The Motley Fool plans to expand its fledgling wealth management division and is hiring as many as 10 more financial advisers over the next couple of years.
The firm, created as an investment advice newsletter 21 years ago by brothers David and Tom Gardner, is now offering more comprehensive financial planning and recently hired its fourth adviser, said Nick Crow, president of Motley Fool Wealth Management.
Motley Fool jumped into the financial planning business in February 2013 with an online advising tool for members that generated stock recommendations based on an analysis of their holdings and their risk profiles. A single adviser at that time was available to answer questions about the advice.
The unit, known as Motley Fool Financial Planning until March 2014 when it was renamed Motley Fool Wealth Management, has about $130 million in assets under management and recently expanded its advising services to offer comprehensive financial plans, including non-equity financial advice.
The firm regularly updates its advice on the clients' investment dashboard, according to the company's June 30, 2014, ADV form filed with the Securities and Exchange Commission.
In addition to reviewing clients' online questionnaire inputs and advising on possible investment changes, the advisers will help the client determine which model portfolio managed account program to follow and be available to answer specific questions about financial goals and investment suitability, Mr. Crow said.
“We are looking for the very best planners out there to help in our vision of wanting to help the world invest better,” he said. “This portion of our business is relatively new and growing and the scope of our services is also growing.”
The financial planning services are available to subscribers to Fool One who pay a single fee and receive access to all the Motley Fool newsletters and other advice content. The company doesn't publish its prices for this service online, but a Motley Fool review site in March 2014 cited the prices at about $7,500 for a one-year subscription or as low as $2,500 a year with a five-year subscription commitment. Motley Fool would not confirm its pricing because it changes.
There is no separate fee for Fool One members to sign up as a wealth management client and there is no way to buy just the Motley Fool financial adviser services, Mr. Crow said.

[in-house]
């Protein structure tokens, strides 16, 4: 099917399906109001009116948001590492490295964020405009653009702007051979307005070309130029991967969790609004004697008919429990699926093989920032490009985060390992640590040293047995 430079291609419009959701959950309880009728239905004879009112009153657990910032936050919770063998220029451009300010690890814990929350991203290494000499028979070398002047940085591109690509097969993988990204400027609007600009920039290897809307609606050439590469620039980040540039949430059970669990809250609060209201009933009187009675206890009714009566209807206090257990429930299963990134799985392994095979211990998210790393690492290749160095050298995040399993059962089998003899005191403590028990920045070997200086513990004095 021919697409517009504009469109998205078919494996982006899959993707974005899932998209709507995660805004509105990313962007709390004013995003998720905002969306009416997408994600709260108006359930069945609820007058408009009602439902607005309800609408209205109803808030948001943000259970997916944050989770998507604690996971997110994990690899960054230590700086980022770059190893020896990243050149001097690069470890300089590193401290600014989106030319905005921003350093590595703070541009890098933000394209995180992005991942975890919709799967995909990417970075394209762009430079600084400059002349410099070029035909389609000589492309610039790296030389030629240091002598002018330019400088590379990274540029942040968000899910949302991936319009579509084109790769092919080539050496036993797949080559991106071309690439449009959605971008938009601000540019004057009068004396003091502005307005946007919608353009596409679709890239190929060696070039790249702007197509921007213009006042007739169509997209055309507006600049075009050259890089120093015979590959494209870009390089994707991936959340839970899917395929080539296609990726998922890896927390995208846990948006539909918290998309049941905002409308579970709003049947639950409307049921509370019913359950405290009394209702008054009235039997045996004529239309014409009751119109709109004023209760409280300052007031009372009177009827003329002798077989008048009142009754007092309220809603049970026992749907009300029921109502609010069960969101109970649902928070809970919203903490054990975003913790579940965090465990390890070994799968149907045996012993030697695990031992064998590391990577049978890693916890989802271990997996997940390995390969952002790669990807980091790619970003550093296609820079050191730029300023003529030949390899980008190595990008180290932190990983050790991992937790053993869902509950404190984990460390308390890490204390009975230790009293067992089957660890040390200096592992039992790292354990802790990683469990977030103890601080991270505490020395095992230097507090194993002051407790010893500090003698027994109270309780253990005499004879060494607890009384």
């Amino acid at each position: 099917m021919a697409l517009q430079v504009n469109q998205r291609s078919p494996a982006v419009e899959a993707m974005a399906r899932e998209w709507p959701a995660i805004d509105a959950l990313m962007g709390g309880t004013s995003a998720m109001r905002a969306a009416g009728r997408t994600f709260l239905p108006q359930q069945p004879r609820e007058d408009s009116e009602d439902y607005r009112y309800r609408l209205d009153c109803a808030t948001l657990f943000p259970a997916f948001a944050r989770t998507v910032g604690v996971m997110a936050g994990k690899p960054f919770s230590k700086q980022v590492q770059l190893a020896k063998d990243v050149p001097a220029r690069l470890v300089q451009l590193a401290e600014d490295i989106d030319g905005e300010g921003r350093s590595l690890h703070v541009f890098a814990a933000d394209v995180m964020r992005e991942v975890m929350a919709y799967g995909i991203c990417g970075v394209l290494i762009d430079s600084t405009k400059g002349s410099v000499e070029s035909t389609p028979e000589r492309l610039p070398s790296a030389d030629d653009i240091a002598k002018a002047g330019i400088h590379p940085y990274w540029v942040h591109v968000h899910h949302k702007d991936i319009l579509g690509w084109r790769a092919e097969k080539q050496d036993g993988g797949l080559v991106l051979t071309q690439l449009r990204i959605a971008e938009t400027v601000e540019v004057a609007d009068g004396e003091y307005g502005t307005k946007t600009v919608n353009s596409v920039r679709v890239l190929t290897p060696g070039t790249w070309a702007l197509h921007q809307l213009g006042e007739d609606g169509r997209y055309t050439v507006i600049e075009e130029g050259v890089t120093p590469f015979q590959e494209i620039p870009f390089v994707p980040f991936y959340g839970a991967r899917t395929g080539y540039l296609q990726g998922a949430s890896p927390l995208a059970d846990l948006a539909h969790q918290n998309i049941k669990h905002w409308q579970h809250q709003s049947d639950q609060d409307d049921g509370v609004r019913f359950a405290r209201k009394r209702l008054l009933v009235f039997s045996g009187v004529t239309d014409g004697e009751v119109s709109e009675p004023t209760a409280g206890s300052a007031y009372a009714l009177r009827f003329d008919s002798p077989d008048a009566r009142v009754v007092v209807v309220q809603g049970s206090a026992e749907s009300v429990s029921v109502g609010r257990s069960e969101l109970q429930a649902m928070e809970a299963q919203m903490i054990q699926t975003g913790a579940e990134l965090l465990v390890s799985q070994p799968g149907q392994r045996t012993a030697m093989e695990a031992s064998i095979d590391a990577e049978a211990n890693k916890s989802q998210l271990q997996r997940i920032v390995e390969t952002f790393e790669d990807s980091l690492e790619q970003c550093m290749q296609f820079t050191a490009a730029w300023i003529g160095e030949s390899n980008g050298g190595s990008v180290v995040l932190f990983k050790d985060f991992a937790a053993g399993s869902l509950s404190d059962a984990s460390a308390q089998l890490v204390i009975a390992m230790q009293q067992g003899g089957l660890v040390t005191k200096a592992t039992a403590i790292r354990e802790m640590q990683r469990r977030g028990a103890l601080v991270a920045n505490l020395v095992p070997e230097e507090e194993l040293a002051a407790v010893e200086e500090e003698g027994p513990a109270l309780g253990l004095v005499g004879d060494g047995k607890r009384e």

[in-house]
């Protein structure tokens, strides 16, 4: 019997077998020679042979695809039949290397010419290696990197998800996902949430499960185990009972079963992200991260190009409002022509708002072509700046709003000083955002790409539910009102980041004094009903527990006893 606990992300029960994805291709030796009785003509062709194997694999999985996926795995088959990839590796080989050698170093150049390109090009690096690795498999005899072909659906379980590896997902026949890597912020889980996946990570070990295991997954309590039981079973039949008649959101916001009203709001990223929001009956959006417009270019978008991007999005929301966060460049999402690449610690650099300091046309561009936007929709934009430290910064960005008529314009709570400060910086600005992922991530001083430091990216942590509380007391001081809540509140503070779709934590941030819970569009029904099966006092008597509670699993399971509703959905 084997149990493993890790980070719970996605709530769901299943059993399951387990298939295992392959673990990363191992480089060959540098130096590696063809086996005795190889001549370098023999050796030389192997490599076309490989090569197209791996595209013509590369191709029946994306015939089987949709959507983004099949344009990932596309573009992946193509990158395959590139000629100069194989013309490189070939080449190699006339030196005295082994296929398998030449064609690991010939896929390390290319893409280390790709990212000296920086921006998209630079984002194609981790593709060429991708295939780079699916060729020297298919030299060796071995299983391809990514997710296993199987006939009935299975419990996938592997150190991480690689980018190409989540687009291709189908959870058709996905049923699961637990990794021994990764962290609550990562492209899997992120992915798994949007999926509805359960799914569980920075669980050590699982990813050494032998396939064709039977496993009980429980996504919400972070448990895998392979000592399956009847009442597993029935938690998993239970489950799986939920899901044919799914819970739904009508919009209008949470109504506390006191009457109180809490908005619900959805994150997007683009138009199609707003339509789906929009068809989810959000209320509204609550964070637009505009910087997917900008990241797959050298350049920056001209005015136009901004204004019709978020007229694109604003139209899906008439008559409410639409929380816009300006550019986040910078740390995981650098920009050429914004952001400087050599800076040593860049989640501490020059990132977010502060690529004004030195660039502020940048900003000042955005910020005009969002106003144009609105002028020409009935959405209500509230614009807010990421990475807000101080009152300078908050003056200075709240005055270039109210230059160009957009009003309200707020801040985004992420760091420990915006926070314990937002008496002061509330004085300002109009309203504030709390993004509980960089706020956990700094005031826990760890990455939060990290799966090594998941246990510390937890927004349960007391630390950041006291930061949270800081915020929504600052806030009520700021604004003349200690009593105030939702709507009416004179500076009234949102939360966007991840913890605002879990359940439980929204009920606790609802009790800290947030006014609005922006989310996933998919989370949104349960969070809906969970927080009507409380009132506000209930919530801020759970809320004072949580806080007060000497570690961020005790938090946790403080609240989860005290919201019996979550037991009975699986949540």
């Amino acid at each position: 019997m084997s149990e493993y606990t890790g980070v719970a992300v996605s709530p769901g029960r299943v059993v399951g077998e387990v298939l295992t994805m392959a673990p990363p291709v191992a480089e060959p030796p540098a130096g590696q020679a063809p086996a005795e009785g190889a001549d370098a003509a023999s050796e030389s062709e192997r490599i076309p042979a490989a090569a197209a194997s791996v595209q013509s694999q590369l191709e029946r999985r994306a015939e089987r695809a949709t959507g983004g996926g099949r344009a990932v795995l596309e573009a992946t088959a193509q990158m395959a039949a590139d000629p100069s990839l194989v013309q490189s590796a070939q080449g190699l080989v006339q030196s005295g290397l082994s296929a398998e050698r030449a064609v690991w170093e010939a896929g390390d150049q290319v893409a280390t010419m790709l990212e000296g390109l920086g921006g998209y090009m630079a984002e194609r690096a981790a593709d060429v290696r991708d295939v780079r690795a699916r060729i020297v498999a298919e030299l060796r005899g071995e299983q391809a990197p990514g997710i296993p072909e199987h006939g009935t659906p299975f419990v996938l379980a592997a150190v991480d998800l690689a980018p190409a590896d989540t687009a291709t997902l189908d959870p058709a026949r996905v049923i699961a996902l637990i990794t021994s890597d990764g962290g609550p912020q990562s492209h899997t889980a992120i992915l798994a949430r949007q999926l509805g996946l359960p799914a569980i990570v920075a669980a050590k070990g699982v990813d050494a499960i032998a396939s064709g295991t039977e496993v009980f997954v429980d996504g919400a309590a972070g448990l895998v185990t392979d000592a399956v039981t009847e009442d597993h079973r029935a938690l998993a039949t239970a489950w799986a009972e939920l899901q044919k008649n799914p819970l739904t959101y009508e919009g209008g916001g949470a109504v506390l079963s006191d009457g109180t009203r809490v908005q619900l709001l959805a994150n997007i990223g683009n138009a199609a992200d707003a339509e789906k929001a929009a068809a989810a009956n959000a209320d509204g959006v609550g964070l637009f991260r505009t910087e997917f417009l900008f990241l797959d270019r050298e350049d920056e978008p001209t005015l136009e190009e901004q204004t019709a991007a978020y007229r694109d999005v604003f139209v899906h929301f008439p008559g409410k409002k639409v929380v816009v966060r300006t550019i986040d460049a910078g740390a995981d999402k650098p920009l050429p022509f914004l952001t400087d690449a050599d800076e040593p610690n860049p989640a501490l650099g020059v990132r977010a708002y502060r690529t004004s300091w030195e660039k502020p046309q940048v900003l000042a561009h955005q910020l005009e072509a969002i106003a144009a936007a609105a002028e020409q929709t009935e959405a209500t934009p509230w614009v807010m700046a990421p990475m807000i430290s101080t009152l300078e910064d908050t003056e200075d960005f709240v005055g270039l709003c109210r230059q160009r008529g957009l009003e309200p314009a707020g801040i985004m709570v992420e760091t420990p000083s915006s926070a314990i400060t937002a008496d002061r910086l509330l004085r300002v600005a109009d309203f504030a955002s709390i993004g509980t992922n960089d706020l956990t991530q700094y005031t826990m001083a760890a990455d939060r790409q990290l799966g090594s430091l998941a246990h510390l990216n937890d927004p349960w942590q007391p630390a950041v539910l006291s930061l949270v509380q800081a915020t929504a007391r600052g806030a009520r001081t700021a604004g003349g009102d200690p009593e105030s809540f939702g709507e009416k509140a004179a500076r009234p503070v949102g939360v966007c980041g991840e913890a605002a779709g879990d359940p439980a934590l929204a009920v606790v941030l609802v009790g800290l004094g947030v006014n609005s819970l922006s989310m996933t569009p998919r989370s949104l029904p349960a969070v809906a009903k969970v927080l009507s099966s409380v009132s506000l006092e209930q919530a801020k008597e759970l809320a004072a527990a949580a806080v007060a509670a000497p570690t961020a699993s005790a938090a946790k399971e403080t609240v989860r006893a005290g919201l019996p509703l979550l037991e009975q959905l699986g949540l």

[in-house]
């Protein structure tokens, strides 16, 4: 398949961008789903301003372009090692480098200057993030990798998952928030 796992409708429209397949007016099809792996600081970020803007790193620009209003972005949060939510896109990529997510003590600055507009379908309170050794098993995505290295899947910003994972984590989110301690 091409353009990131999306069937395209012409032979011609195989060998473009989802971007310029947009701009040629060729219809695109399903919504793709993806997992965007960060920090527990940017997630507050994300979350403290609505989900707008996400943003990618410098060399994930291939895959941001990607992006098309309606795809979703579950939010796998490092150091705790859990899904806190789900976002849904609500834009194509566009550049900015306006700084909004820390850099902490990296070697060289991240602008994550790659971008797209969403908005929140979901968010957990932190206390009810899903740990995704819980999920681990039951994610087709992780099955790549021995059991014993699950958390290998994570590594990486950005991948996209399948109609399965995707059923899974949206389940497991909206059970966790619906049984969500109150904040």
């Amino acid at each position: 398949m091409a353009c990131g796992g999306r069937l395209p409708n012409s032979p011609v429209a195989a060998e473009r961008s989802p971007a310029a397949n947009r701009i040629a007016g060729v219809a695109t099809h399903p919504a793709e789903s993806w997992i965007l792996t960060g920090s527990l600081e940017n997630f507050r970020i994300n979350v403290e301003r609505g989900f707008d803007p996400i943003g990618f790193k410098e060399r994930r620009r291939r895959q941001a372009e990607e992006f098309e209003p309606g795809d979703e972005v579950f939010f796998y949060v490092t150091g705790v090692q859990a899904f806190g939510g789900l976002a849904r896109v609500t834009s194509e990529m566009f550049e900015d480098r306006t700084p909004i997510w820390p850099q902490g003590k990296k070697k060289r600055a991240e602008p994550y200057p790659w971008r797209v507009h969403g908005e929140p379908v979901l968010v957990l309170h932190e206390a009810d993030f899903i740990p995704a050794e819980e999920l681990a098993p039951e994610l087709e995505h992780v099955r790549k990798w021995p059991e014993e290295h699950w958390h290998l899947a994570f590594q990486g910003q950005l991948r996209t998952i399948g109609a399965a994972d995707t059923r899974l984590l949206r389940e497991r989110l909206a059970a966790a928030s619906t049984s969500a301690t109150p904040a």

In addition to its newsletters and wealth management units, Motley Fool has an asset management branch that sells mutual funds and isn't part of the Fool One subscription service.
Michael Kitces, partner and director of research at Pinnacle Advisory Group, said while Motley Fool is delivering financial advice online, it shouldn't be thought of as a direct competitor to the crop of so-called robo-advisers that have emerged in the past few years.
Motley Fool subscribers are fundamentally different than those who might sign up with an online-adviser platform, even one like Personal Capital that comes with some live financial advice. The Motley Fool offering most directly competes with investment platforms from companies such Charles Schwab & Co. Inc., Fidelity Investments or TD Ameritrade Inc., he said.
“The Motley Fool subscriber base tends to be a primarily investment-picker, do-it-yourself crowd,” Mr. Kitces said.
Motley Fool's added financial planning enhancements simply “bolster their value proposition” as an investment newsletter service and do-it-yourself platform, he said.
Mr. Crow said skilled financial advisers who may be poor salespeople would be a great fit at Motley Fool Wealth Management, because they will not be selling any products or services.
Motley Fool, whose name derived from Shakespeare's comedy “As You Like It,” recently won national recognition as the best medium-sized company to work for by Glassdoor.com.
The open adviser positions for now will all be in the Alexandria, Va., office.
An earlier version of this story misstated the name of TD Ameritrade Inc.